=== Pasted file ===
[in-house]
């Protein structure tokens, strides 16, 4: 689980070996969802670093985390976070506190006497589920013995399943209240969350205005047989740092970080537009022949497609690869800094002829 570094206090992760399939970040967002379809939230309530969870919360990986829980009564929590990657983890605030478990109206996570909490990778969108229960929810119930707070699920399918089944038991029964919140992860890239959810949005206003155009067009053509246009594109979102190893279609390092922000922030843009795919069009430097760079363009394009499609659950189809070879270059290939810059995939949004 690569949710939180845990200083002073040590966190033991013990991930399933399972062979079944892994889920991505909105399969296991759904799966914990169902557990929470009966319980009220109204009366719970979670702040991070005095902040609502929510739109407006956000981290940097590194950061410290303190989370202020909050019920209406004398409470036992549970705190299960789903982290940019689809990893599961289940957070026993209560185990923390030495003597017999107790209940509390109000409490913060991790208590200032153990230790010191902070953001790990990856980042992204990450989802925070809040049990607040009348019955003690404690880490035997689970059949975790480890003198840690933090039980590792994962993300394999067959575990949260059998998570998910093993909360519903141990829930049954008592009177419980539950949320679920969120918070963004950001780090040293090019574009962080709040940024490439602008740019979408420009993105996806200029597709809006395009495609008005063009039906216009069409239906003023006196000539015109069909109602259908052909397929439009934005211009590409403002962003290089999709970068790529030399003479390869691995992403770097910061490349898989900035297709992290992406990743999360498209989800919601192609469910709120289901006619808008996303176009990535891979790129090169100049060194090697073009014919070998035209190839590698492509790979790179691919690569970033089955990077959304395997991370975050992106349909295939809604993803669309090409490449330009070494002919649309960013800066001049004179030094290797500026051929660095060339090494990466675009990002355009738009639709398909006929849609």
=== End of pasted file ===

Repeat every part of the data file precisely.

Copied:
[in-house]
């Protein structure tokens, strides 16, 4: 689980070996969802670093985390976070506190006497589920013995399943209240969350205005047989740092970080537009022949497609690869800094002829 570094206090992760399939970040967002379809939230309530969870919360990986829980009564929590990657983890605030478990109206996570909490990778969108229960929810119930707070699920399918089944038991029964919140992860890239959810949005206003155009067009053509246009594109979102190893279609390092922000922030843009795919069009430097760079363009394009499609659950189809070879270059290939810059995939949004 690569949710939180845990200083002073040590966190033991013990991930399933399972062979079944892994889920991505909105399969296991759904799966914990169902557990929470009966319980009220109204009366719970979670702040991070005095902040609502929510739109407006956000981290940097590194950061410290303190989370202020909050019920209406004398409470036992549970705190299960789903982290940019689809990893599961289940957070026993209560185990923390030495003597017999107790209940509390109000409490913060991790208590200032153990230790010191902070953001790990990856980042992204990450989802925070809040049990607040009348019955003690404690880490035997689970059949975790480890003198840690933090039980590792994962993300394999067959575990949260059998998570998910093993909360519903141990829930049954008592009177419980539950949320679920969120918070963004950001780090040293090019574009962080709040940024490439602008740019979408420009993105996806200029597709809006395009495609008005063009039906216009069409239906003023006196000539015109069909109602259908052909397929439009934005211009590409403002962003290089999709970068790529030399003479390869691995992403770097910061490349898989900035297709992290992406990743999360498209989800919601192609469910709120289901006619808008996303176009990535891979790129090169100049060194090697073009014919070998035209190839590698492509790979790179691919690569970033089955990077959304395997991370975050992106349909295939809604993803669309090409490449330009070494002919649309960013800066001049004179030094290797500026051929660095060339090494990466675009990002355009738009639709398909006929849609």